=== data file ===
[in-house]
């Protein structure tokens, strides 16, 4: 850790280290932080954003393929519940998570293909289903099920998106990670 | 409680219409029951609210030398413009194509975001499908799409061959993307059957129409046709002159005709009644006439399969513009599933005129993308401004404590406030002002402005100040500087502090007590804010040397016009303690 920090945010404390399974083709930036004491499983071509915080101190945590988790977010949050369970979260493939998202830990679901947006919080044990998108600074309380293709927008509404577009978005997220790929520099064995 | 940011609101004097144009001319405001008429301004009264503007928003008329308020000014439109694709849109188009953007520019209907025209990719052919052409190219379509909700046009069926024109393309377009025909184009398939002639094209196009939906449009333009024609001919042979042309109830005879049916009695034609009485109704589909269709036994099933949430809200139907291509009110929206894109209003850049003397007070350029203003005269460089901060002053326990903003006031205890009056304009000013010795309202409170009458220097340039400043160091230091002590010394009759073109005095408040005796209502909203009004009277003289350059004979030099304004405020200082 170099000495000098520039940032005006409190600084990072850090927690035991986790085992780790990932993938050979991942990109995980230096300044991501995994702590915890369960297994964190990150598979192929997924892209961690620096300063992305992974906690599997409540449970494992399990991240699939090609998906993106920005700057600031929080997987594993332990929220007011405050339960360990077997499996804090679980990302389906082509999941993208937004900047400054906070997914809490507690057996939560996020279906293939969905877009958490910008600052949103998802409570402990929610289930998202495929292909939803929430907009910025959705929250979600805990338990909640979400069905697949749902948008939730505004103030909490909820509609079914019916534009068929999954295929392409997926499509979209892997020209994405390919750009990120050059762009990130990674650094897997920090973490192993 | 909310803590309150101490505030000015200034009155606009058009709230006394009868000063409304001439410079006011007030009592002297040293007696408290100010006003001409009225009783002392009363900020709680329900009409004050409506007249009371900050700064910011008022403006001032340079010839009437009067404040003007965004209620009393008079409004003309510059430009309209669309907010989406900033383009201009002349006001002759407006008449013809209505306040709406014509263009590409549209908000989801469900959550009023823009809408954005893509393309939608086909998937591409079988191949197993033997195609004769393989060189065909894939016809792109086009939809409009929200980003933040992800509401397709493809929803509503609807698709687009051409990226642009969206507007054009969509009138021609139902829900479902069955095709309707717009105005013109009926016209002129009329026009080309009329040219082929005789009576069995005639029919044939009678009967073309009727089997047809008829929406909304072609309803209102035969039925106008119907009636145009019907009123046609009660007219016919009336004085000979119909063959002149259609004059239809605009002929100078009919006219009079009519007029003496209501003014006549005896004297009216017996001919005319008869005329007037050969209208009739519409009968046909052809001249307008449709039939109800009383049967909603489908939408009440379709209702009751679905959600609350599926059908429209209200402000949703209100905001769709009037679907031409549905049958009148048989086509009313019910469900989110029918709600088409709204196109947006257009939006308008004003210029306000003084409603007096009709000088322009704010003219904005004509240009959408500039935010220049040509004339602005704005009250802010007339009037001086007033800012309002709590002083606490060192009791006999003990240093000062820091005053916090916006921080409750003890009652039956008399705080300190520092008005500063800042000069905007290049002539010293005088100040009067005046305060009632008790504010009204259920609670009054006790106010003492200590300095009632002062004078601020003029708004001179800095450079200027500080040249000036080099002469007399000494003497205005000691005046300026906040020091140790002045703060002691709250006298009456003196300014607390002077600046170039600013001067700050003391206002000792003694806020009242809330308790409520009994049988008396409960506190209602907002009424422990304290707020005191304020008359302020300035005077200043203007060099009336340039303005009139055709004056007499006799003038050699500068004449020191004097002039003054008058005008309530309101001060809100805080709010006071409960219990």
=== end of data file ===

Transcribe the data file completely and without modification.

[in-house]
């Protein structure tokens, strides 16, 4: 850790280290932080954003393929519940998570293909289903099920998106990670 | 409680219409029951609210030398413009194509975001499908799409061959993307059957129409046709002159005709009644006439399969513009599933005129993308401004404590406030002002402005100040500087502090007590804010040397016009303690 920090945010404390399974083709930036004491499983071509915080101190945590988790977010949050369970979260493939998202830990679901947006919080044990998108600074309380293709927008509404577009978005997220790929520099064995 | 940011609101004097144009001319405001008429301004009264503007928003008329308020000014439109694709849109188009953007520019209907025209990719052919052409190219379509909700046009069926024109393309377009025909184009398939002639094209196009939906449009333009024609001919042979042309109830005879049916009695034609009485109704589909269709036994099933949430809200139907291509009110929206894109209003850049003397007070350029203003005269460089901060002053326990903003006031205890009056304009000013010795309202409170009458220097340039400043160091230091002590010394009759073109005095408040005796209502909203009004009277003289350059004979030099304004405020200082 170099000495000098520039940032005006409190600084990072850090927690035991986790085992780790990932993938050979991942990109995980230096300044991501995994702590915890369960297994964190990150598979192929997924892209961690620096300063992305992974906690599997409540449970494992399990991240699939090609998906993106920005700057600031929080997987594993332990929220007011405050339960360990077997499996804090679980990302389906082509999941993208937004900047400054906070997914809490507690057996939560996020279906293939969905877009958490910008600052949103998802409570402990929610289930998202495929292909939803929430907009910025959705929250979600805990338990909640979400069905697949749902948008939730505004103030909490909820509609079914019916534009068929999954295929392409997926499509979209892997020209994405390919750009990120050059762009990130990674650094897997920090973490192993 | 909310803590309150101490505030000015200034009155606009058009709230006394009868000063409304001439410079006011007030009592002297040293007696408290100010006003001409009225009783002392009363900020709680329900009409004050409506007249009371900050700064910011008022403006001032340079010839009437009067404040003007965004209620009393008079409004003309510059430009309209669309907010989406900033383009201009002349006001002759407006008449013809209505306040709406014509263009590409549209908000989801469900959550009023823009809408954005893509393309939608086909998937591409079988191949197993033997195609004769393989060189065909894939016809792109086009939809409009929200980003933040992800509401397709493809929803509503609807698709687009051409990226642009969206507007054009969509009138021609139902829900479902069955095709309707717009105005013109009926016209002129009329026009080309009329040219082929005789009576069995005639029919044939009678009967073309009727089997047809008829929406909304072609309803209102035969039925106008119907009636145009019907009123046609009660007219016919009336004085000979119909063959002149259609004059239809605009002929100078009919006219009079009519007029003496209501003014006549005896004297009216017996001919005319008869005329007037050969209208009739519409009968046909052809001249307008449709039939109800009383049967909603489908939408009440379709209702009751679905959600609350599926059908429209209200402000949703209100905001769709009037679907031409549905049958009148048989086509009313019910469900989110029918709600088409709204196109947006257009939006308008004003210029306000003084409603007096009709000088322009704010003219904005004509240009959408500039935010220049040509004339602005704005009250802010007339009037001086007033800012309002709590002083606490060192009791006999003990240093000062820091005053916090916006921080409750003890009652039956008399705080300190520092008005500063800042000069905007290049002539010293005088100040009067005046305060009632008790504010009204259920609670009054006790106010003492200590300095009632002062004078601020003029708004001179800095450079200027500080040249000036080099002469007399000494003497205005000691005046300026906040020091140790002045703060002691709250006298009456003196300014607390002077600046170039600013001067700050003391206002000792003694806020009242809330308790409520009994049988008396409960506190209602907002009424422990304290707020005191304020008359302020300035005077200043203007060099009336340039303005009139055709004056007499006799003038050699500068004449020191004097002039003054008058005008309530309101001060809100805080709010006071409960219990």